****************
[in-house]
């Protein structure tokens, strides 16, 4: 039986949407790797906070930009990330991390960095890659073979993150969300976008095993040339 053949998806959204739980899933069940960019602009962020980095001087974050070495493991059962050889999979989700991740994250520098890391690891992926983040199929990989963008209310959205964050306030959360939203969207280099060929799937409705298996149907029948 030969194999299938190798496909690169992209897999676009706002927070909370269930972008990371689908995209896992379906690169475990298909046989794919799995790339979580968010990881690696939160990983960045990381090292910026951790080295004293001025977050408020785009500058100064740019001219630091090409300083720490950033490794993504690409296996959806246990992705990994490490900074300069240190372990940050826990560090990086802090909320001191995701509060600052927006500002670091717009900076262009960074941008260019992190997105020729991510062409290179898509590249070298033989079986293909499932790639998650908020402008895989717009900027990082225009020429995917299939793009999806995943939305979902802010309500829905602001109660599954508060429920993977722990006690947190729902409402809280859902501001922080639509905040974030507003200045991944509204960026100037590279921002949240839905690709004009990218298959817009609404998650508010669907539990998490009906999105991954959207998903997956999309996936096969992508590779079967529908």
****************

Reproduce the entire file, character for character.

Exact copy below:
[in-house]
């Protein structure tokens, strides 16, 4: 039986949407790797906070930009990330991390960095890659073979993150969300976008095993040339 053949998806959204739980899933069940960019602009962020980095001087974050070495493991059962050889999979989700991740994250520098890391690891992926983040199929990989963008209310959205964050306030959360939203969207280099060929799937409705298996149907029948 030969194999299938190798496909690169992209897999676009706002927070909370269930972008990371689908995209896992379906690169475990298909046989794919799995790339979580968010990881690696939160990983960045990381090292910026951790080295004293001025977050408020785009500058100064740019001219630091090409300083720490950033490794993504690409296996959806246990992705990994490490900074300069240190372990940050826990560090990086802090909320001191995701509060600052927006500002670091717009900076262009960074941008260019992190997105020729991510062409290179898509590249070298033989079986293909499932790639998650908020402008895989717009900027990082225009020429995917299939793009999806995943939305979902802010309500829905602001109660599954508060429920993977722990006690947190729902409402809280859902501001922080639509905040974030507003200045991944509204960026100037590279921002949240839905690709004009990218298959817009609404998650508010669907539990998490009906999105991954959207998903997956999309996936096969992508590779079967529908």